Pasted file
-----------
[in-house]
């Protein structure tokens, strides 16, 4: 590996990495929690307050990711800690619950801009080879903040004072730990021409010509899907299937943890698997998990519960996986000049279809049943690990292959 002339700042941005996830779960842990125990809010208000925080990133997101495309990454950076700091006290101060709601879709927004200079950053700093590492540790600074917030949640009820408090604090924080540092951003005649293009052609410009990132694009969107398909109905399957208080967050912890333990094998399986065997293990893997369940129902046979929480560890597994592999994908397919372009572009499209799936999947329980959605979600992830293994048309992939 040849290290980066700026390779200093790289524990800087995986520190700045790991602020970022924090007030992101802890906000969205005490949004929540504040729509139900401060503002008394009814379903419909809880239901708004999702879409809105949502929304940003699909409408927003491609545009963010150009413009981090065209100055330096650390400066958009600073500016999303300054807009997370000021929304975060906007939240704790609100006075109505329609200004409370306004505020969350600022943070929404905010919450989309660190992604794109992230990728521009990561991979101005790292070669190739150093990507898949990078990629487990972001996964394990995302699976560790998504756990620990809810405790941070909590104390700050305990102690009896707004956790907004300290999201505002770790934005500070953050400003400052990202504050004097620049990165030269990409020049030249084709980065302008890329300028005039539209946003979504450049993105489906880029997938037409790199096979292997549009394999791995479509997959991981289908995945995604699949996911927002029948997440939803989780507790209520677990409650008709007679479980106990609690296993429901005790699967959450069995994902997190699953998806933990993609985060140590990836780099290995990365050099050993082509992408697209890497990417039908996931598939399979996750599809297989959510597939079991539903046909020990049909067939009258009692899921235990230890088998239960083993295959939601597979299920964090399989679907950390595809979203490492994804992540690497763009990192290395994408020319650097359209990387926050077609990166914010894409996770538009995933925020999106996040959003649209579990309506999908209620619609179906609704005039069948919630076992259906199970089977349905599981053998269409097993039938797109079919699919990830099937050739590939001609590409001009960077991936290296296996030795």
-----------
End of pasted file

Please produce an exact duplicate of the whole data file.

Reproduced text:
[in-house]
């Protein structure tokens, strides 16, 4: 590996990495929690307050990711800690619950801009080879903040004072730990021409010509899907299937943890698997998990519960996986000049279809049943690990292959 002339700042941005996830779960842990125990809010208000925080990133997101495309990454950076700091006290101060709601879709927004200079950053700093590492540790600074917030949640009820408090604090924080540092951003005649293009052609410009990132694009969107398909109905399957208080967050912890333990094998399986065997293990893997369940129902046979929480560890597994592999994908397919372009572009499209799936999947329980959605979600992830293994048309992939 040849290290980066700026390779200093790289524990800087995986520190700045790991602020970022924090007030992101802890906000969205005490949004929540504040729509139900401060503002008394009814379903419909809880239901708004999702879409809105949502929304940003699909409408927003491609545009963010150009413009981090065209100055330096650390400066958009600073500016999303300054807009997370000021929304975060906007939240704790609100006075109505329609200004409370306004505020969350600022943070929404905010919450989309660190992604794109992230990728521009990561991979101005790292070669190739150093990507898949990078990629487990972001996964394990995302699976560790998504756990620990809810405790941070909590104390700050305990102690009896707004956790907004300290999201505002770790934005500070953050400003400052990202504050004097620049990165030269990409020049030249084709980065302008890329300028005039539209946003979504450049993105489906880029997938037409790199096979292997549009394999791995479509997959991981289908995945995604699949996911927002029948997440939803989780507790209520677990409650008709007679479980106990609690296993429901005790699967959450069995994902997190699953998806933990993609985060140590990836780099290995990365050099050993082509992408697209890497990417039908996931598939399979996750599809297989959510597939079991539903046909020990049909067939009258009692899921235990230890088998239960083993295959939601597979299920964090399989679907950390595809979203490492994804992540690497763009990192290395994408020319650097359209990387926050077609990166914010894409996770538009995933925020999106996040959003649209579990309506999908209620619609179906609704005039069948919630076992259906199970089977349905599981053998269409097993039938797109079919699919990830099937050739590939001609590409001009960077991936290296296996030795």